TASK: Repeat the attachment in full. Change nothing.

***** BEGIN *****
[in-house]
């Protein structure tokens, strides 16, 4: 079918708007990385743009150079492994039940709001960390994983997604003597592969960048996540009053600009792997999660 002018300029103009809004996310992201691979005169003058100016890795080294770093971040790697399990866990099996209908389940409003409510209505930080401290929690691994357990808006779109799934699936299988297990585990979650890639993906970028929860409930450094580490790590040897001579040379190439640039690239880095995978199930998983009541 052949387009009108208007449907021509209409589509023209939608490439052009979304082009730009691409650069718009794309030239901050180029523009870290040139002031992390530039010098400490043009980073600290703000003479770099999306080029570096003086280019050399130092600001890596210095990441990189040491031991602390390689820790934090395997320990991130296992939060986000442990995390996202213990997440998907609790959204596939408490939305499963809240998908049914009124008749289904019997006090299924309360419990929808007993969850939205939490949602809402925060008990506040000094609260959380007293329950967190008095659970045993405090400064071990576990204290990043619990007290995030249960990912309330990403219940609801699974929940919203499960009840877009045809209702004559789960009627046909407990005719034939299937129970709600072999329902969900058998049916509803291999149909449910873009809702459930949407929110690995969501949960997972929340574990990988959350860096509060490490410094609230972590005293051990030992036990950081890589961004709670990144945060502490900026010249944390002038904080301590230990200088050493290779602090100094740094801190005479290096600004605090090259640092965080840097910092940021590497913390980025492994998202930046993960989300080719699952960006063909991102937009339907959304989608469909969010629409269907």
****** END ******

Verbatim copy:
[in-house]
């Protein structure tokens, strides 16, 4: 079918708007990385743009150079492994039940709001960390994983997604003597592969960048996540009053600009792997999660 002018300029103009809004996310992201691979005169003058100016890795080294770093971040790697399990866990099996209908389940409003409510209505930080401290929690691994357990808006779109799934699936299988297990585990979650890639993906970028929860409930450094580490790590040897001579040379190439640039690239880095995978199930998983009541 052949387009009108208007449907021509209409589509023209939608490439052009979304082009730009691409650069718009794309030239901050180029523009870290040139002031992390530039010098400490043009980073600290703000003479770099999306080029570096003086280019050399130092600001890596210095990441990189040491031991602390390689820790934090395997320990991130296992939060986000442990995390996202213990997440998907609790959204596939408490939305499963809240998908049914009124008749289904019997006090299924309360419990929808007993969850939205939490949602809402925060008990506040000094609260959380007293329950967190008095659970045993405090400064071990576990204290990043619990007290995030249960990912309330990403219940609801699974929940919203499960009840877009045809209702004559789960009627046909407990005719034939299937129970709600072999329902969900058998049916509803291999149909449910873009809702459930949407929110690995969501949960997972929340574990990988959350860096509060490490410094609230972590005293051990030992036990950081890589961004709670990144945060502490900026010249944390002038904080301590230990200088050493290779602090100094740094801190005479290096600004605090090259640092965080840097910092940021590497913390980025492994998202930046993960989300080719699952960006063909991102937009339907959304989608469909969010629409269907």